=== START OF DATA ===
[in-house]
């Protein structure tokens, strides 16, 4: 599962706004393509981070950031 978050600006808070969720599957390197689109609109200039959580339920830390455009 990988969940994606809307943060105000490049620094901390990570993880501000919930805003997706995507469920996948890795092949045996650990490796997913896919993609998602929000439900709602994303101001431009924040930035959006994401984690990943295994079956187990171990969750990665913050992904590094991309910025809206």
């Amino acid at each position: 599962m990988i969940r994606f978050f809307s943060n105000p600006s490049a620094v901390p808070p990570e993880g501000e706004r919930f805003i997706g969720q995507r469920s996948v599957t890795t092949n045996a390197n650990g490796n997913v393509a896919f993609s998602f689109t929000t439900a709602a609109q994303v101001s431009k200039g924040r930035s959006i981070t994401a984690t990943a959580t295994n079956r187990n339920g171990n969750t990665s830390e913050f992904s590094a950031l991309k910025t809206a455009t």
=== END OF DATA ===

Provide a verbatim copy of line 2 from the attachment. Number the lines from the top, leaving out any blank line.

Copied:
């Protein structure tokens, strides 16, 4: 599962706004393509981070950031 978050600006808070969720599957390197689109609109200039959580339920830390455009 990988969940994606809307943060105000490049620094901390990570993880501000919930805003997706995507469920996948890795092949045996650990490796997913896919993609998602929000439900709602994303101001431009924040930035959006994401984690990943295994079956187990171990969750990665913050992904590094991309910025809206």